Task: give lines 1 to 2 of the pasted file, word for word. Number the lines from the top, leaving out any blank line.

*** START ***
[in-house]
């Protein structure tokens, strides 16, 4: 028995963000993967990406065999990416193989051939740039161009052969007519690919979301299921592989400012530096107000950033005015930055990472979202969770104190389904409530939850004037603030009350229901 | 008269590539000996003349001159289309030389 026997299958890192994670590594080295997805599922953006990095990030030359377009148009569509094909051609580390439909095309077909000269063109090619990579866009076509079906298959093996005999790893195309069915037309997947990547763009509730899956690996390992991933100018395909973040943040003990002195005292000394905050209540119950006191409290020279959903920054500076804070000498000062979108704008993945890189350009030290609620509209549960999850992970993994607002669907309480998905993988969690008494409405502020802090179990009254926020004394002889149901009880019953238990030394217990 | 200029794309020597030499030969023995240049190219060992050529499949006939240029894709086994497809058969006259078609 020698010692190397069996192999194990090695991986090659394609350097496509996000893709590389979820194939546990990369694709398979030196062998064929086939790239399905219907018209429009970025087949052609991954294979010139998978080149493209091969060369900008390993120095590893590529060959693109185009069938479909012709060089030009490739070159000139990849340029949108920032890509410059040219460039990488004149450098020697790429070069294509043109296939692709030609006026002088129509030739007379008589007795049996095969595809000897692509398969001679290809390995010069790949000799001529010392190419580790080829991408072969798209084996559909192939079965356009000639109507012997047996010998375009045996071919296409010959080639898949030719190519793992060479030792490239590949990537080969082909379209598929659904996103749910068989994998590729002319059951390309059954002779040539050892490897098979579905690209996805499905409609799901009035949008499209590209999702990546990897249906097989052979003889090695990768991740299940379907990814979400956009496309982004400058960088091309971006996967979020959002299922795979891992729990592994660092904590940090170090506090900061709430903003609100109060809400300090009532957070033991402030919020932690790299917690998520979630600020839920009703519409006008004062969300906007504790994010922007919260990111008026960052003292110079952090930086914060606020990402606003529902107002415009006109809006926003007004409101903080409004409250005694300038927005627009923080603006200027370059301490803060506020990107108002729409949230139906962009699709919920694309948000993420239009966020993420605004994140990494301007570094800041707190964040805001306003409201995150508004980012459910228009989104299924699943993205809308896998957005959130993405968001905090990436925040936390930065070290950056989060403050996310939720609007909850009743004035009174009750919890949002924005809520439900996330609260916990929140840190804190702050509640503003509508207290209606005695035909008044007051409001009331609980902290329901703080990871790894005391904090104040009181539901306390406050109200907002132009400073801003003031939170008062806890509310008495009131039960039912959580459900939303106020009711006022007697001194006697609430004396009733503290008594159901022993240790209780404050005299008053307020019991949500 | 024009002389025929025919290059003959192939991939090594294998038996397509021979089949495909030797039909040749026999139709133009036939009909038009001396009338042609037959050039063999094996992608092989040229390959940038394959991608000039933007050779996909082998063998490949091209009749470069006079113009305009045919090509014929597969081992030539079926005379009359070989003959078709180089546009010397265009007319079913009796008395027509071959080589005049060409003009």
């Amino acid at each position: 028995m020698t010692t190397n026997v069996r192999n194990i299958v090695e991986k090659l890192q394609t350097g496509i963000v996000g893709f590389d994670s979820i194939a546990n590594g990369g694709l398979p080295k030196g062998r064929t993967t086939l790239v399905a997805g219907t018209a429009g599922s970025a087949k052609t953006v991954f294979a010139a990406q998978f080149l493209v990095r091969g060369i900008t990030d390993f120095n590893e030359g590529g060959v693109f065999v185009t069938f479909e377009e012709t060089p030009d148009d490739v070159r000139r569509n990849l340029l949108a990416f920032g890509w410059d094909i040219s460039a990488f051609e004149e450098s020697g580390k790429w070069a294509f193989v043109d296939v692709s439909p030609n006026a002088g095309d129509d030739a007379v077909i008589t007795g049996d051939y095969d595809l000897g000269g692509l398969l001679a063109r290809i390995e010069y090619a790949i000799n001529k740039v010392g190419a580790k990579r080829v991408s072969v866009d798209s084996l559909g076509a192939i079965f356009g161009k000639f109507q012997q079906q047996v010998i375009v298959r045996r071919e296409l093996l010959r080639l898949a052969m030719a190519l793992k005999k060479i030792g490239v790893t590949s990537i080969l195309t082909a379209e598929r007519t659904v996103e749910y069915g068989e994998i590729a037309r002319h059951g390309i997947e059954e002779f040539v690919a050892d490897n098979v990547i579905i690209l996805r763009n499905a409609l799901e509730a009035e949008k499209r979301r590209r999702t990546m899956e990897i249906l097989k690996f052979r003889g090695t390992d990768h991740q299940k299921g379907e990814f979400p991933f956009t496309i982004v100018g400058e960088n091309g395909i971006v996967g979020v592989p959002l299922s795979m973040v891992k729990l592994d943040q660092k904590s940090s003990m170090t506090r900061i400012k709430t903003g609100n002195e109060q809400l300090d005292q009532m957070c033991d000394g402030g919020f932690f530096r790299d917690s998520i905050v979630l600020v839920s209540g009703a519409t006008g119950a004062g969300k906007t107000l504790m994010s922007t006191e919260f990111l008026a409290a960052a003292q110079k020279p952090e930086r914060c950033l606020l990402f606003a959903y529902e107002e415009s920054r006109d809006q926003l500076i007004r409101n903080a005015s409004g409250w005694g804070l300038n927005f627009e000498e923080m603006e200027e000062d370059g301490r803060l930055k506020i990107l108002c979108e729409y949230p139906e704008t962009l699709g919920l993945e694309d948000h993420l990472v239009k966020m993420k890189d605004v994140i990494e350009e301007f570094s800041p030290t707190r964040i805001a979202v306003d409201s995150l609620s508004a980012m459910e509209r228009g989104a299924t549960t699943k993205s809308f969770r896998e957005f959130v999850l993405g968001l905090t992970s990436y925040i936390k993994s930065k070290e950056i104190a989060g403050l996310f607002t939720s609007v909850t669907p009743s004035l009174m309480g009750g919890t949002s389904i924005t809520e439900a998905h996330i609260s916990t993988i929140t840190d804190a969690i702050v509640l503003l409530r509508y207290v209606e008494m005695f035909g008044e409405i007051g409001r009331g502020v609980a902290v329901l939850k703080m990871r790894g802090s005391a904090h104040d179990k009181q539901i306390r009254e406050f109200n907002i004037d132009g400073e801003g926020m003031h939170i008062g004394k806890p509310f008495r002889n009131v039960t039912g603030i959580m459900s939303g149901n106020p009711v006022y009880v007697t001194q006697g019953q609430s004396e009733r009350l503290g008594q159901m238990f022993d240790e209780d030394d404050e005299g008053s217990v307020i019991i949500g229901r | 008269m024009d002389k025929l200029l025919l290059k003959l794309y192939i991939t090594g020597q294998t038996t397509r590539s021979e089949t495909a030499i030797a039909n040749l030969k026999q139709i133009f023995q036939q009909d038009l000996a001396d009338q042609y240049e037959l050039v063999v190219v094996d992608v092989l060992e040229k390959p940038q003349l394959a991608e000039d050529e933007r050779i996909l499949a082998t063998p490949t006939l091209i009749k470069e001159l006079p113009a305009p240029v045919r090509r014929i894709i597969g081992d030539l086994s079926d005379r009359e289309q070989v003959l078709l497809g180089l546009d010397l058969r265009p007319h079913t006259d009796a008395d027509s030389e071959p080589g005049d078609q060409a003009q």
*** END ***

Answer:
[in-house]
């Protein structure tokens, strides 16, 4: 028995963000993967990406065999990416193989051939740039161009052969007519690919979301299921592989400012530096107000950033005015930055990472979202969770104190389904409530939850004037603030009350229901 | 008269590539000996003349001159289309030389 026997299958890192994670590594080295997805599922953006990095990030030359377009148009569509094909051609580390439909095309077909000269063109090619990579866009076509079906298959093996005999790893195309069915037309997947990547763009509730899956690996390992991933100018395909973040943040003990002195005292000394905050209540119950006191409290020279959903920054500076804070000498000062979108704008993945890189350009030290609620509209549960999850992970993994607002669907309480998905993988969690008494409405502020802090179990009254926020004394002889149901009880019953238990030394217990 | 200029794309020597030499030969023995240049190219060992050529499949006939240029894709086994497809058969006259078609 020698010692190397069996192999194990090695991986090659394609350097496509996000893709590389979820194939546990990369694709398979030196062998064929086939790239399905219907018209429009970025087949052609991954294979010139998978080149493209091969060369900008390993120095590893590529060959693109185009069938479909012709060089030009490739070159000139990849340029949108920032890509410059040219460039990488004149450098020697790429070069294509043109296939692709030609006026002088129509030739007379008589007795049996095969595809000897692509398969001679290809390995010069790949000799001529010392190419580790080829991408072969798209084996559909192939079965356009000639109507012997047996010998375009045996071919296409010959080639898949030719190519793992060479030792490239590949990537080969082909379209598929659904996103749910068989994998590729002319059951390309059954002779040539050892490897098979579905690209996805499905409609799901009035949008499209590209999702990546990897249906097989052979003889090695990768991740299940379907990814979400956009496309982004400058960088091309971006996967979020959002299922795979891992729990592994660092904590940090170090506090900061709430903003609100109060809400300090009532957070033991402030919020932690790299917690998520979630600020839920009703519409006008004062969300906007504790994010922007919260990111008026960052003292110079952090930086914060606020990402606003529902107002415009006109809006926003007004409101903080409004409250005694300038927005627009923080603006200027370059301490803060506020990107108002729409949230139906962009699709919920694309948000993420239009966020993420605004994140990494301007570094800041707190964040805001306003409201995150508004980012459910228009989104299924699943993205809308896998957005959130993405968001905090990436925040936390930065070290950056989060403050996310939720609007909850009743004035009174009750919890949002924005809520439900996330609260916990929140840190804190702050509640503003509508207290209606005695035909008044007051409001009331609980902290329901703080990871790894005391904090104040009181539901306390406050109200907002132009400073801003003031939170008062806890509310008495009131039960039912959580459900939303106020009711006022007697001194006697609430004396009733503290008594159901022993240790209780404050005299008053307020019991949500 | 024009002389025929025919290059003959192939991939090594294998038996397509021979089949495909030797039909040749026999139709133009036939009909038009001396009338042609037959050039063999094996992608092989040229390959940038394959991608000039933007050779996909082998063998490949091209009749470069006079113009305009045919090509014929597969081992030539079926005379009359070989003959078709180089546009010397265009007319079913009796008395027509071959080589005049060409003009």